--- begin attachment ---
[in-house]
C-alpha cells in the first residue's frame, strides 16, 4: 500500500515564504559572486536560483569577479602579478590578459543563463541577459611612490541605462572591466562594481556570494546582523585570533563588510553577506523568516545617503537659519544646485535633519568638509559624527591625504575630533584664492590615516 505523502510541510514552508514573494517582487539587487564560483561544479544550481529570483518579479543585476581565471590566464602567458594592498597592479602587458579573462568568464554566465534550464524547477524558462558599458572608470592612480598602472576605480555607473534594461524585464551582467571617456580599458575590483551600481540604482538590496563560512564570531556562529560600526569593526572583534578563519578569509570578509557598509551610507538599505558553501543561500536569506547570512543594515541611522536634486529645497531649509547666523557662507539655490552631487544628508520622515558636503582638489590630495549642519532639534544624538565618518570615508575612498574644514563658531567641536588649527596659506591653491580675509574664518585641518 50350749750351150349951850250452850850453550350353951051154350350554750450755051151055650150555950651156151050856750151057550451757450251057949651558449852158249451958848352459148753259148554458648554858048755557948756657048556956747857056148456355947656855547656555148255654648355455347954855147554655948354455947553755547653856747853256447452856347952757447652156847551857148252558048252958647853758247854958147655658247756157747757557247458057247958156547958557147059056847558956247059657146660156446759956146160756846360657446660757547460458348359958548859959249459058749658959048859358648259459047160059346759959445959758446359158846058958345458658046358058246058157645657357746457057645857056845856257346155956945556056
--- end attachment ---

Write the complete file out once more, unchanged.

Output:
[in-house]
C-alpha cells in the first residue's frame, strides 16, 4: 500500500515564504559572486536560483569577479602579478590578459543563463541577459611612490541605462572591466562594481556570494546582523585570533563588510553577506523568516545617503537659519544646485535633519568638509559624527591625504575630533584664492590615516 505523502510541510514552508514573494517582487539587487564560483561544479544550481529570483518579479543585476581565471590566464602567458594592498597592479602587458579573462568568464554566465534550464524547477524558462558599458572608470592612480598602472576605480555607473534594461524585464551582467571617456580599458575590483551600481540604482538590496563560512564570531556562529560600526569593526572583534578563519578569509570578509557598509551610507538599505558553501543561500536569506547570512543594515541611522536634486529645497531649509547666523557662507539655490552631487544628508520622515558636503582638489590630495549642519532639534544624538565618518570615508575612498574644514563658531567641536588649527596659506591653491580675509574664518585641518 50350749750351150349951850250452850850453550350353951051154350350554750450755051151055650150555950651156151050856750151057550451757450251057949651558449852158249451958848352459148753259148554458648554858048755557948756657048556956747857056148456355947656855547656555148255654648355455347954855147554655948354455947553755547653856747853256447452856347952757447652156847551857148252558048252958647853758247854958147655658247756157747757557247458057247958156547958557147059056847558956247059657146660156446759956146160756846360657446660757547460458348359958548859959249459058749658959048859358648259459047160059346759959445959758446359158846058958345458658046358058246058157645657357746457057645857056845856257346155956945556056